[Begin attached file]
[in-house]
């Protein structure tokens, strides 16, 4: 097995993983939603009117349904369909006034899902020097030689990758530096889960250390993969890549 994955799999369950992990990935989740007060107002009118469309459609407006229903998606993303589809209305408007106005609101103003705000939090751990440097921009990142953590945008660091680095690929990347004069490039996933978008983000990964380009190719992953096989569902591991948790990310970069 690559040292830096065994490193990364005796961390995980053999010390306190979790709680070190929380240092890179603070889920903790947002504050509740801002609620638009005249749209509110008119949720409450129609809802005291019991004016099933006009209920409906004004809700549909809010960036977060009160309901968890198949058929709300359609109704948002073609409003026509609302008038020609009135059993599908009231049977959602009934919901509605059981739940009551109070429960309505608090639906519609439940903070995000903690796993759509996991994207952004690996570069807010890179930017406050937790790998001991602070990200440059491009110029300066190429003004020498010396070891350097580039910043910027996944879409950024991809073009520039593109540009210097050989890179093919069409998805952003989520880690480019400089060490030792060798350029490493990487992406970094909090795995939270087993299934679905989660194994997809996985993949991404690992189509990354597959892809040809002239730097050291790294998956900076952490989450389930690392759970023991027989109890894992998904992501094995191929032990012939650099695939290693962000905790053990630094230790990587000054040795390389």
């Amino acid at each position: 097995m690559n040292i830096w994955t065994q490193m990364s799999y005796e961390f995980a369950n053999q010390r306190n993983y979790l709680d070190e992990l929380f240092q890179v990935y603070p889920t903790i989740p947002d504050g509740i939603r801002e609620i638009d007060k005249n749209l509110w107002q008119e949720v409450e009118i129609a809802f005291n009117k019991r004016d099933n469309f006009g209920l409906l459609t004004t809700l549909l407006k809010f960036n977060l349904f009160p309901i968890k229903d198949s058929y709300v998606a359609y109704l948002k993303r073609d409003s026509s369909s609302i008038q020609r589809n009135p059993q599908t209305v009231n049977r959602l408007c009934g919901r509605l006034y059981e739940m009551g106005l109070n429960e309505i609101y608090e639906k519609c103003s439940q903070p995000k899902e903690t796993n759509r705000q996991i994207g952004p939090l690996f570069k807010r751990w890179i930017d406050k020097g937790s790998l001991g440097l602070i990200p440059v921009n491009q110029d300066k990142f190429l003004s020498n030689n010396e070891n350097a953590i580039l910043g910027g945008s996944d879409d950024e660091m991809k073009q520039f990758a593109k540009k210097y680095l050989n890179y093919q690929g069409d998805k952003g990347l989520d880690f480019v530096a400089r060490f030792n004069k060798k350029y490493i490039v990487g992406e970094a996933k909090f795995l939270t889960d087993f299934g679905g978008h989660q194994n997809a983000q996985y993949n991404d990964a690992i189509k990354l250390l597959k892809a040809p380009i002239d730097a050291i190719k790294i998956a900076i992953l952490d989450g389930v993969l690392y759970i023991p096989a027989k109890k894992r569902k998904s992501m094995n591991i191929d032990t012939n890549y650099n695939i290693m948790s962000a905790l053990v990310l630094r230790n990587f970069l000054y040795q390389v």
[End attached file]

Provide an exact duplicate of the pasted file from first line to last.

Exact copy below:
[in-house]
């Protein structure tokens, strides 16, 4: 097995993983939603009117349904369909006034899902020097030689990758530096889960250390993969890549 994955799999369950992990990935989740007060107002009118469309459609407006229903998606993303589809209305408007106005609101103003705000939090751990440097921009990142953590945008660091680095690929990347004069490039996933978008983000990964380009190719992953096989569902591991948790990310970069 690559040292830096065994490193990364005796961390995980053999010390306190979790709680070190929380240092890179603070889920903790947002504050509740801002609620638009005249749209509110008119949720409450129609809802005291019991004016099933006009209920409906004004809700549909809010960036977060009160309901968890198949058929709300359609109704948002073609409003026509609302008038020609009135059993599908009231049977959602009934919901509605059981739940009551109070429960309505608090639906519609439940903070995000903690796993759509996991994207952004690996570069807010890179930017406050937790790998001991602070990200440059491009110029300066190429003004020498010396070891350097580039910043910027996944879409950024991809073009520039593109540009210097050989890179093919069409998805952003989520880690480019400089060490030792060798350029490493990487992406970094909090795995939270087993299934679905989660194994997809996985993949991404690992189509990354597959892809040809002239730097050291790294998956900076952490989450389930690392759970023991027989109890894992998904992501094995191929032990012939650099695939290693962000905790053990630094230790990587000054040795390389």
């Amino acid at each position: 097995m690559n040292i830096w994955t065994q490193m990364s799999y005796e961390f995980a369950n053999q010390r306190n993983y979790l709680d070190e992990l929380f240092q890179v990935y603070p889920t903790i989740p947002d504050g509740i939603r801002e609620i638009d007060k005249n749209l509110w107002q008119e949720v409450e009118i129609a809802f005291n009117k019991r004016d099933n469309f006009g209920l409906l459609t004004t809700l549909l407006k809010f960036n977060l349904f009160p309901i968890k229903d198949s058929y709300v998606a359609y109704l948002k993303r073609d409003s026509s369909s609302i008038q020609r589809n009135p059993q599908t209305v009231n049977r959602l408007c009934g919901r509605l006034y059981e739940m009551g106005l109070n429960e309505i609101y608090e639906k519609c103003s439940q903070p995000k899902e903690t796993n759509r705000q996991i994207g952004p939090l690996f570069k807010r751990w890179i930017d406050k020097g937790s790998l001991g440097l602070i990200p440059v921009n491009q110029d300066k990142f190429l003004s020498n030689n010396e070891n350097a953590i580039l910043g910027g945008s996944d879409d950024e660091m991809k073009q520039f990758a593109k540009k210097y680095l050989n890179y093919q690929g069409d998805k952003g990347l989520d880690f480019v530096a400089r060490f030792n004069k060798k350029y490493i490039v990487g992406e970094a996933k909090f795995l939270t889960d087993f299934g679905g978008h989660q194994n997809a983000q996985y993949n991404d990964a690992i189509k990354l250390l597959k892809a040809p380009i002239d730097a050291i190719k790294i998956a900076i992953l952490d989450g389930v993969l690392y759970i023991p096989a027989k109890k894992r569902k998904s992501m094995n591991i191929d032990t012939n890549y650099n695939i290693m948790s962000a905790l053990v990310l630094r230790n990587f970069l000054y040795q390389v």